Data bugs can beat you in the ass, because it’s unlikely that your reasonable tests will ever catch them. Additionally, making a test for a failure case that should not exist adds pollution, and feels like doing something wrong.

For the record, there are many ways in which Rails validations can be bypassed:

  • Rails itself allows circumventing validations with methods such as update_column. Active Record’s API is quite rich, and designed to attend all sorts of necessities. I’d venture say that bypassing validations is a dubious one.

  • Rails does not prevent other apps from connecting to your database and making unintended changes.

  • A DBA or even yourself can still connect to the database and intentionally or unintentionally promote a bad change.

And while you think that none of these bullet points will ever happen to your application, that’s something very easy to escape out of your control — specially if your app has been out there for a while and has lots of users, developers and maintainers.

Rails validations can make for a great user experience, but they definitely don’t avoid these sorts of problems.

The easy but sloppy hot fix

The easy but sloppy hot fix to get your feature up and running in production environment is the following:

account.update_column :last_ip, request.remote_ip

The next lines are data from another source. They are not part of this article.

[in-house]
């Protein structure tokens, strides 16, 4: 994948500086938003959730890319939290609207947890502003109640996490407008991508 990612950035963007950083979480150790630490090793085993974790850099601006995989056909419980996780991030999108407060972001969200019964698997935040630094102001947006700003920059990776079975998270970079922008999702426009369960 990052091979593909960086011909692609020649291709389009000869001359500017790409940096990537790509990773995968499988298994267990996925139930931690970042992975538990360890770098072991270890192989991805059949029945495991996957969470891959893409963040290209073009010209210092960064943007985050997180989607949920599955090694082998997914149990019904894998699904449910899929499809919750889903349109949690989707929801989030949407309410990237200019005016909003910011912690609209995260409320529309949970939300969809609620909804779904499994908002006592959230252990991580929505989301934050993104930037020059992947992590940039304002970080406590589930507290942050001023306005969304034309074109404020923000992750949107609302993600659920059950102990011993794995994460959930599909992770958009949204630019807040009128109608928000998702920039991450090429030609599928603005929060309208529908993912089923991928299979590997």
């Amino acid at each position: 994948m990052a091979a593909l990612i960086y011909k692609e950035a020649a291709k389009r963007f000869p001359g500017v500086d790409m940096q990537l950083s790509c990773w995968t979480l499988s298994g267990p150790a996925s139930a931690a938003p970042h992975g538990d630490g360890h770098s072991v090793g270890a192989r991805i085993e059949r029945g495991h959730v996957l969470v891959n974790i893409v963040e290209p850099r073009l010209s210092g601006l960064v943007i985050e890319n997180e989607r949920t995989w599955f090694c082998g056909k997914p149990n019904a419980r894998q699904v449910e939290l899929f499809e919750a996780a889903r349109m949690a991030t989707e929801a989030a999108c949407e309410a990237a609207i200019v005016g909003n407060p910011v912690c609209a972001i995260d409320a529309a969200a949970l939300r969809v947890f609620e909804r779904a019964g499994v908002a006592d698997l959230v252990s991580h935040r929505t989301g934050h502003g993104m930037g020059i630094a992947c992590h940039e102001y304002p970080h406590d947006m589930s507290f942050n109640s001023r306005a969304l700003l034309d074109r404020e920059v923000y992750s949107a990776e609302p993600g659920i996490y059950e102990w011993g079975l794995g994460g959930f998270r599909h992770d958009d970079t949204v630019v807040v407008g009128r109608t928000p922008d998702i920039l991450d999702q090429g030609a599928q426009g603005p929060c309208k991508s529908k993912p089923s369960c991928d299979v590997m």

That works, essentially because the update_column method bypasses validations and callbacks. This code does solve your feature’s problem, but does it solve your data problem as well?

As you may have already guessed, the answer is no. All sorts of weird bugs are potentially out there into the wild, as long as you keep allowing invalid data into your database.

The hard fix

By having validations at the database level, no one will ever get to mess up with your data, no matter how hard they try. That’s essentially nipping the evil in the bud.

Just a couple RDMSs provide decent validation capabilities, and one of them is PostgreSQL. Although MySQL is a common choice for information systems, it does not have good support in that regard. There’s no reason why you shouldn’t use PostgreSQL in its place, including others I will not mention here.

The hard fix to your bug begins with updating all the first names of your accounts table with valid, compliant data. For instance, you can make a script or Rake task which populates blank or NULL fields with a default placeholder value. You must also take into account that first_name requires at least 3 characters to be considered valid.

You’ll be better off with a SQL command, for it’s much faster and efficient than retrieving and updating Active Record objects in batches:

class FixAccountsFirstNameWithValidData < ActiveRecord::Migration
  def up
    execute %{
      UPDATE accounts
        SET first_name = 'Missing first name'
        WHERE first_name IS NULL OR LENGTH(first_name) < 3
    }
  end

  def down
    fail ActiveRecord::IrreversibleMigration
  end
end

In a real world application, you would probably take additional precautions when running this script, such as warning users and asking them to edit their first names.

After that step you can add a NOT NULL constraint to your first_name field, if it hasn’t one already. These kinds of constraints greatly simplify your data model and queries, and plus guarantee that you’ll always have first_name values as strings. Your database migration will probably end up looking like this: